Developer Different Tales, along with publisher Walkabout, present Wanderlust Travel Stories for review (shortened to Wanderlust for the rest of this piece). Wanderlust hopes to lull players into relaxation while taking in the virtual realities of the characters. Players get to make decisions about what the characters do and perhaps learn about the world in the process.
Wanderlust wants you to relax. From the calming music to the calming color palette, almost every choice is designed to lower the need to stress about the game. The game proceeds on, and in order to take in the different sights, sounds, and dialogue the player will need to select the options during the window they’re open. Otherwise the player will need to read through the dialogue as presented, making choices for the characters in order to get the clock moving again, and watch the little icons reach their global destinations.
Disclosure: I played an earlier version of Wanderlust that was roughly an hour-long demo of the story that takes place in Thailand. The entire experience reminded me of being stuck with a privileged person who didn’t know how to tell a story and desperately wanted me to know how life-changing the experience was. Then an update came in that opened up access to the rest of the game, so I started over. Following that I came to find that the framing story is one of privileged travelers sharing the trip that changed their life the most, while they were all on vacation. The rest of the experience was just as tiresome.
Wanderlust bills itself as rooted in the values of Slow Gaming which is not the case playing it. In order to take in the most of what Wanderlust has to offer, you’ll need to pay close attention to the small options as they appear onscreen. This is micromanaging attention, not creating a contemplative space. It similarly doesn’t help that the contemplative space being created is bland at best.
Henriette’s story is a good example of the limited reach of the writing. She’s going on vacation to the Antarctic and thinks about a big case she can take with her. What’s going on with the case, who is it for, and why would she take it? Wanderlust only has the slightest outlines to provide in that whatever the important case turns out to be both political parties (and yes, it is that vague) will be courting her. These details attempt to create the impression of Henriette being an important person outside the vacation but all you’ll get to know is Henriette inside the vacation.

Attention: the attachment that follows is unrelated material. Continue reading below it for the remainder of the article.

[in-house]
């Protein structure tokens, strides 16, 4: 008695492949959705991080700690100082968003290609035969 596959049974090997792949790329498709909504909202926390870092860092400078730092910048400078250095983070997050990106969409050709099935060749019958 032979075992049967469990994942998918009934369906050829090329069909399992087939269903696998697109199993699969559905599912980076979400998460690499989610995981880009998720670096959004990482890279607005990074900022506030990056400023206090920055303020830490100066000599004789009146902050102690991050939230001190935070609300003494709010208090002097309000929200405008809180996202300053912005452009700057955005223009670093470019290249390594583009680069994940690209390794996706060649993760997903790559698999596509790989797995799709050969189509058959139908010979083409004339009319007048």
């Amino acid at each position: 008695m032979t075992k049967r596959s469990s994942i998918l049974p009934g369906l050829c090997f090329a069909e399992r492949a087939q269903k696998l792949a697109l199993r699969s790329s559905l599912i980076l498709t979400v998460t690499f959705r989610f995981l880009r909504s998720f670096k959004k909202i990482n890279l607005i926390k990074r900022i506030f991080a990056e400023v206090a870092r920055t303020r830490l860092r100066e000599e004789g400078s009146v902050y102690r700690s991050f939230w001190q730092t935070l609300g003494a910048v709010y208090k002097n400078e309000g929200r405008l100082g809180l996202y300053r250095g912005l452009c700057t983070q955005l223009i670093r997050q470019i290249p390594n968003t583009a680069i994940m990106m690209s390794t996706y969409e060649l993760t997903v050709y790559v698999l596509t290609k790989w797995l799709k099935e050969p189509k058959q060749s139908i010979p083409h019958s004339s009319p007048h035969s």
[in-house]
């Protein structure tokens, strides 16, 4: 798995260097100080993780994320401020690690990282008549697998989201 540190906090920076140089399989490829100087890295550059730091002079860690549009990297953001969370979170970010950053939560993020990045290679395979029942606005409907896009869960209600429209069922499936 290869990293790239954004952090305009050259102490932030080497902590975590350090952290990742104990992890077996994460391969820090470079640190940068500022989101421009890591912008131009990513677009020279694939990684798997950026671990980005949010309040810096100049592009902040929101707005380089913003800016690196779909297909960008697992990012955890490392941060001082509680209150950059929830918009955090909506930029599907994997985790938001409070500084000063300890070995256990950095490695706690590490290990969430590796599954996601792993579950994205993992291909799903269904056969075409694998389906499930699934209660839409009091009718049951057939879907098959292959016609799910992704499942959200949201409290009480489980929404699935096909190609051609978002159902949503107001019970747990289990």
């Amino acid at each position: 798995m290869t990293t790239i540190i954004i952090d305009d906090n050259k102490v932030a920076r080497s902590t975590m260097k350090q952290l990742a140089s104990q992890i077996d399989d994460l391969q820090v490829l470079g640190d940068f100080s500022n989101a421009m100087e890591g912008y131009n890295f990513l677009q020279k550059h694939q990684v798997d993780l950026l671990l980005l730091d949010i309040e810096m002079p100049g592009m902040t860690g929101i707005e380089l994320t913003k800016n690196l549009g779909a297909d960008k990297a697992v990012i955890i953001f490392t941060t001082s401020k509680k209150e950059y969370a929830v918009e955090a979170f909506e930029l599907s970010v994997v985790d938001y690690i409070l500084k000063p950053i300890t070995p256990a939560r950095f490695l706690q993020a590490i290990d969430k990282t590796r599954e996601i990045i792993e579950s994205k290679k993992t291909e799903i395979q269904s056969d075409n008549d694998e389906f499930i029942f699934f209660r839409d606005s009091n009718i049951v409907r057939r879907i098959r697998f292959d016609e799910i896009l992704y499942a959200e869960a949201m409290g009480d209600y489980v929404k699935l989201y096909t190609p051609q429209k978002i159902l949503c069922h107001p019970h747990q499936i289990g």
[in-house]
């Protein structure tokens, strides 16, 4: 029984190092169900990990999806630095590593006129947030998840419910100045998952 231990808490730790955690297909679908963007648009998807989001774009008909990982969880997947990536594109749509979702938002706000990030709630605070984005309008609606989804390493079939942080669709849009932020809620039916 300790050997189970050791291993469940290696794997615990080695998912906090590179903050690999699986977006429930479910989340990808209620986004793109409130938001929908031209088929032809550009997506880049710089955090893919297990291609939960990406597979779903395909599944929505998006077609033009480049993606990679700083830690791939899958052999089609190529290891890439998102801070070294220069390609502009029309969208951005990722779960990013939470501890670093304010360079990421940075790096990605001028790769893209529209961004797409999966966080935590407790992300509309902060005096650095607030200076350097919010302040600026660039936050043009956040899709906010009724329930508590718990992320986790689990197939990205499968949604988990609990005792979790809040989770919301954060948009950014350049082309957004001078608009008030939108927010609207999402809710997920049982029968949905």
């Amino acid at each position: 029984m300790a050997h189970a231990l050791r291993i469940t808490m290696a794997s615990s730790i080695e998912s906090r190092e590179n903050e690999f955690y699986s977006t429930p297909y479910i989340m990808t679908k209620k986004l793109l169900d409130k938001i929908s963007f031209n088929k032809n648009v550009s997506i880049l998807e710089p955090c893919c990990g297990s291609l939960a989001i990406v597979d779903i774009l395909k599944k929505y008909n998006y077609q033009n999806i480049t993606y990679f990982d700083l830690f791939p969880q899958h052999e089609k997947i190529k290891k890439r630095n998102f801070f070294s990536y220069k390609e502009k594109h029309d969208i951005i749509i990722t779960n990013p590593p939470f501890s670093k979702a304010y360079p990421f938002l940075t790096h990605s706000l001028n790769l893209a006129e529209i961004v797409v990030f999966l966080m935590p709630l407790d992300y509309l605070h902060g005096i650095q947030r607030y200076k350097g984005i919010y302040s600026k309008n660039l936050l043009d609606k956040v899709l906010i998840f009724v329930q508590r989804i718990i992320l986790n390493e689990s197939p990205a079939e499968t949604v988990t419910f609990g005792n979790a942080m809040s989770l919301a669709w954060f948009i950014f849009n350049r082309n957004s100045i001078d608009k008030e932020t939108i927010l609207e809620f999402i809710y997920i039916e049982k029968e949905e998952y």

So my efforts to make Henriette an interesting person inside the vacation became my focus. There are two bars of stress and health to watch, but my attempts to fill them up to try and produce an interesting reaction were useless. Wanderlust would just give me options to lessen one or the other and I had to pick one in order to proceed. All this serves to remind me that it’s not my vacation, or even a vacation where I could force something of interest to happen. This experience was a carefully curated series of encounters where what’s supposed to happen is dictated well in advance. This, if you are the kind of person who truly gets wanderlust, is the worst kind of vacation.
Wanderlust Travel Stories
Wanderlust was inspired by the developer's trips around the world and, if the credits are accurate, a heap of photographs available online through various licenses. There's little reason to play it when you're not on vacation and I can't fathom a scenario to play it when you actually are. When one of the most memorable events of playing Wanderlust involves going shopping then repeating a mantra, the question becomes even more pressing. It's just not worth the trip.
- The music is calming and the game is largely inoffensive.
- The writing is inoffensive to the point of absolute boredom where there's nothing to hold onto with the characters.
- Limited options for travel and forced character reactions means there's little reason to replay any section once you've completed it.
Prognosis is Fair